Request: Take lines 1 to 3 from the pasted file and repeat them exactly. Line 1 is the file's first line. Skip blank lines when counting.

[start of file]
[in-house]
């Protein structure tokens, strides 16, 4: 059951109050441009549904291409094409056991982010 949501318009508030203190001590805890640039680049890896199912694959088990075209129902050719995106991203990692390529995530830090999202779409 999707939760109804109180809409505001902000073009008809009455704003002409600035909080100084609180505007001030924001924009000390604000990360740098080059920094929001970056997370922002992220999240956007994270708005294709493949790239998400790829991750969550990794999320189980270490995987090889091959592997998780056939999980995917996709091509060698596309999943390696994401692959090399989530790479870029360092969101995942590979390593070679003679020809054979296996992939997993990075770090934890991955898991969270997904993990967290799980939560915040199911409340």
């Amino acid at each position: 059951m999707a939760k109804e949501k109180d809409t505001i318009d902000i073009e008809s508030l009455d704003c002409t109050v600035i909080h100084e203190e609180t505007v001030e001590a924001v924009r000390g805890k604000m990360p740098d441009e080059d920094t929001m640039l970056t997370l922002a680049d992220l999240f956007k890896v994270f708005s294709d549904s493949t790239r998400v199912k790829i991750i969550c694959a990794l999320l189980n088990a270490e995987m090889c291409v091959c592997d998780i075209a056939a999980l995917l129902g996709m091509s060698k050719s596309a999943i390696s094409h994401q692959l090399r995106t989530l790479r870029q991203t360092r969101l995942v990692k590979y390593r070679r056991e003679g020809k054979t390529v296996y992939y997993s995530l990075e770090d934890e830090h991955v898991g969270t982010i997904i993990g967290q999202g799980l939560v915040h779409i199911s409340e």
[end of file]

[in-house]
């Protein structure tokens, strides 16, 4: 059951109050441009549904291409094409056991982010 949501318009508030203190001590805890640039680049890896199912694959088990075209129902050719995106991203990692390529995530830090999202779409 999707939760109804109180809409505001902000073009008809009455704003002409600035909080100084609180505007001030924001924009000390604000990360740098080059920094929001970056997370922002992220999240956007994270708005294709493949790239998400790829991750969550990794999320189980270490995987090889091959592997998780056939999980995917996709091509060698596309999943390696994401692959090399989530790479870029360092969101995942590979390593070679003679020809054979296996992939997993990075770090934890991955898991969270997904993990967290799980939560915040199911409340």
């Amino acid at each position: 059951m999707a939760k109804e949501k109180d809409t505001i318009d902000i073009e008809s508030l009455d704003c002409t109050v600035i909080h100084e203190e609180t505007v001030e001590a924001v924009r000390g805890k604000m990360p740098d441009e080059d920094t929001m640039l970056t997370l922002a680049d992220l999240f956007k890896v994270f708005s294709d549904s493949t790239r998400v199912k790829i991750i969550c694959a990794l999320l189980n088990a270490e995987m090889c291409v091959c592997d998780i075209a056939a999980l995917l129902g996709m091509s060698k050719s596309a999943i390696s094409h994401q692959l090399r995106t989530l790479r870029q991203t360092r969101l995942v990692k590979y390593r070679r056991e003679g020809k054979t390529v296996y992939y997993s995530l990075e770090d934890e830090h991955v898991g969270t982010i997904i993990g967290q999202g799980l939560v915040h779409i199911s409340e």